There's something inherently cool about vinyl. Beyond the evident heightened sound quality there's something more to this archaic format, something more than the look, the touch, the smell; there's rumination; there's the childlike excitement of the whole thing. It’s how Rough Trade stays in business, how Moshi Moshi stay so cool, and it’s the thing that has inspired writers, musicians and filmmakers the world over. It’s Anita handing William a copy of Simon and Garfunkel and it’s The Count grappling with death. It’s the reason budding music tycoons get into the business... to release the pinnacle of indie cool, the 7” single. It has, for years, been the platform to launch any new band worth their salt in the realm of guitars, and the point in which they can declare their existence in the music archives.
One band who have done just such a thing are American bubblegum indie band The Drums, who’s wonderfully upbeat and forebodingly fascinating pop singles through Moshi Moshi have been the stuff of Camden dancefloor dreams for the past several months, paving the way for a new “gay aesthetic” in pop, and bands such as Sound of Arrows.
The Drums are a band very much made on the back of their vinyl singles, not just placing huge importance on the format but to use their words, “insisting on it”, and taking the single as a concept, artwork and all, just as seriously as any full-length. The band say, “Singles are an opportunity for listeners or collectors to hear just a fraction of an album that will hopefully paint somewhat of a picture of the sort of band you are. The song, the artwork, the production quality (or lack thereof) is all of equal importance”.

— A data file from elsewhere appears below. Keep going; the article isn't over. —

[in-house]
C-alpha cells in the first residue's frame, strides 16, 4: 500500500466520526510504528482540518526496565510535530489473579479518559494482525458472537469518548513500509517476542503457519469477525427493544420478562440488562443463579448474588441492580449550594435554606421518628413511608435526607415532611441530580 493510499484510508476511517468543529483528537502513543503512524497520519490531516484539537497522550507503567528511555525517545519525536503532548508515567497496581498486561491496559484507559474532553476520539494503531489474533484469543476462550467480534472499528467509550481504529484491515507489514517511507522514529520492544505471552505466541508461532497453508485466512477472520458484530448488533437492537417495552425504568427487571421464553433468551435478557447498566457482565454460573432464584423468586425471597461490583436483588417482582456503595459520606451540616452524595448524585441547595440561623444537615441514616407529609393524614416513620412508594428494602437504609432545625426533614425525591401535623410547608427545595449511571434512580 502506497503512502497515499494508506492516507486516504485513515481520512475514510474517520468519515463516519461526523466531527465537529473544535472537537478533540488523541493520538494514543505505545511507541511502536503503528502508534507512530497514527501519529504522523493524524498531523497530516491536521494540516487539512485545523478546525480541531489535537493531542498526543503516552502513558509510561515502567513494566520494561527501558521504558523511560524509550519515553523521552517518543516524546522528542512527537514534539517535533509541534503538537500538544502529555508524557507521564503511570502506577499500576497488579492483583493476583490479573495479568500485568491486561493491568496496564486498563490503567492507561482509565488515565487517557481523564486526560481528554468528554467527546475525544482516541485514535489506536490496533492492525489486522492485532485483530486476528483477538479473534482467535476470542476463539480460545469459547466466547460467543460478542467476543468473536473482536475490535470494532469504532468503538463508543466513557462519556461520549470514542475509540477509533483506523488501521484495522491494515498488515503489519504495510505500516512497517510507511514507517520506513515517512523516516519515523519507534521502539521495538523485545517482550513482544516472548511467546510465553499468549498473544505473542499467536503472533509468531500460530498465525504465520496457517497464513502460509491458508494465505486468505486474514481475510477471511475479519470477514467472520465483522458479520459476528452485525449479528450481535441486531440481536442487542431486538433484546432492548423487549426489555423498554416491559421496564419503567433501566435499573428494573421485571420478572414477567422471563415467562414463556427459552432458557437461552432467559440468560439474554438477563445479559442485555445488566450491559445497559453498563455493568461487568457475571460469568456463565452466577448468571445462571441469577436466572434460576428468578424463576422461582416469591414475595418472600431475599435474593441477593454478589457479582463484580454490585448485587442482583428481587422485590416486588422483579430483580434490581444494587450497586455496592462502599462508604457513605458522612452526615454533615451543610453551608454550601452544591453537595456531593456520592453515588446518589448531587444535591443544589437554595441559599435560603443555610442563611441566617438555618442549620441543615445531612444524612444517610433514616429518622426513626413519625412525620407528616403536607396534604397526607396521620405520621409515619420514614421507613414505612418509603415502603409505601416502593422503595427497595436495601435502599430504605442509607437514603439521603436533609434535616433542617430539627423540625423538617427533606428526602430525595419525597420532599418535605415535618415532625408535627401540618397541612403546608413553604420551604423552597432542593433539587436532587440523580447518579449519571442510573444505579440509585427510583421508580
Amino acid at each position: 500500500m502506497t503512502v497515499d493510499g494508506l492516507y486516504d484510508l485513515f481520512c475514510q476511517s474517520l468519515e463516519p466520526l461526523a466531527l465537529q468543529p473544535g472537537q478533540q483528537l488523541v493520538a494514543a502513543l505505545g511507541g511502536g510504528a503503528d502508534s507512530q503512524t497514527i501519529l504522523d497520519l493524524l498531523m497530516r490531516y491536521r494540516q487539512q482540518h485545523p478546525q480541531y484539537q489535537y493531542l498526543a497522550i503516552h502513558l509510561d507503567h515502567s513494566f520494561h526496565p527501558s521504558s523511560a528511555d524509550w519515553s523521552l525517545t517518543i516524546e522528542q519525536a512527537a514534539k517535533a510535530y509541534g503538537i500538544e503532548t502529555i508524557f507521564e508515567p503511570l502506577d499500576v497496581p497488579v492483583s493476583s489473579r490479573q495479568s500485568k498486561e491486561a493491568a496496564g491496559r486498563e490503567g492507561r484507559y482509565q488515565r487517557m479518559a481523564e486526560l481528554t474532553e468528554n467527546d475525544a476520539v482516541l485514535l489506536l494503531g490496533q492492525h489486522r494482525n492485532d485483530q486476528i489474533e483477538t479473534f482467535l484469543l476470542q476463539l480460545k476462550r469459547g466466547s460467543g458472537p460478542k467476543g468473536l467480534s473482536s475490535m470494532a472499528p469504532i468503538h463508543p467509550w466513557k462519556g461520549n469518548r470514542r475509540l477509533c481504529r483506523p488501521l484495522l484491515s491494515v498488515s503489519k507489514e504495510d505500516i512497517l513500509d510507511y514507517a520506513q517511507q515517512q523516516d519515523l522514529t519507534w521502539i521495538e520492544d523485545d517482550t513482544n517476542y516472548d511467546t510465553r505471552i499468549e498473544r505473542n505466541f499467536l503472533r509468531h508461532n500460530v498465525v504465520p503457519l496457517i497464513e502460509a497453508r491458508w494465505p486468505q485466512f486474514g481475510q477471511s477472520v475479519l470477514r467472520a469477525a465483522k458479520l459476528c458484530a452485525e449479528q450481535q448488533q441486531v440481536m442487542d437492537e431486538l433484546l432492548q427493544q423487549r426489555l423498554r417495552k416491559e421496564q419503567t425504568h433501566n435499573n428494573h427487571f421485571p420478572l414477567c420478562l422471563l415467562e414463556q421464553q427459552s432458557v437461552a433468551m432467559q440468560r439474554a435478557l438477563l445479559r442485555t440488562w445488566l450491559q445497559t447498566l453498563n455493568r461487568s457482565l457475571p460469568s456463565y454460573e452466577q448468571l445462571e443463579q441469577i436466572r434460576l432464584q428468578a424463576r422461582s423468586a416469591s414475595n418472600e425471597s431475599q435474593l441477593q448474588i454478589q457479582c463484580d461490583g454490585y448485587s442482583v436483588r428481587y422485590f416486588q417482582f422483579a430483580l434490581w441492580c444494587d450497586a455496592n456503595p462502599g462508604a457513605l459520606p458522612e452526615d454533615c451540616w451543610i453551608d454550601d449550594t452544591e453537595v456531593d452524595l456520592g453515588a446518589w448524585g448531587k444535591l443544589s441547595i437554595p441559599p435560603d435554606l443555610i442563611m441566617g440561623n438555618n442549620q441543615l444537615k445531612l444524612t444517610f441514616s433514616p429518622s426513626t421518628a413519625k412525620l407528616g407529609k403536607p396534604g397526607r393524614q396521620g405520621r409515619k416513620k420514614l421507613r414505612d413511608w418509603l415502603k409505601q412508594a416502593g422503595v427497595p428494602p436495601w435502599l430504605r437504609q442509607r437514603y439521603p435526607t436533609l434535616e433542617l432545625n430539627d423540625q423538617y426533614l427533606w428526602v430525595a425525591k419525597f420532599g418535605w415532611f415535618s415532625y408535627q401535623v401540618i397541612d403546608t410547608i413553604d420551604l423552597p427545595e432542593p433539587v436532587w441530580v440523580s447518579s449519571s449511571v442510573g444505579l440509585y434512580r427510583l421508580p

“Our first two 7"s were released on Moshi Moshi, and I remember when we received the first shipment to our apartment in Brooklyn, the band were all living together at the time and we simultaneously tore through the cardboard box so we could each pull out a copy and examine the label, and the vinyl itself. It’s amazing to see and hear your music on vinyl. It’s literally a dream come true. As a kid that's really all I wanted for any of my bands."
The Drums, and drummer Connor Hanwick particularly, remembers being a teenager, when his tastes had moved passed what his brother liked. He and his friends had just started going to record stores and thought highly of themselves for spending time sifting through vinyl. Any vinyl junkie can titter over hours spent in record stores, to walk out several hours later, dazed and clutching some worn copy of ‘Graceland’. It’s both nerdy and cool. It’s part of a lost art form of buying records. Something utterly lost from the download generation, and even, arguably, the CD generation where my childhood was spent.
“My first CD was probably something dumb… my first 7" was something cooler”, says Hanwick.
“It’s a lot of work to track stuff down sometimes. When I have time and when I’m on tour I go to a lot of record stores in different cities. It makes it exciting again. I use my iTunes also, but physical releases are the way to go as it's a whole experience more than just having the songs. It's irreplaceable”.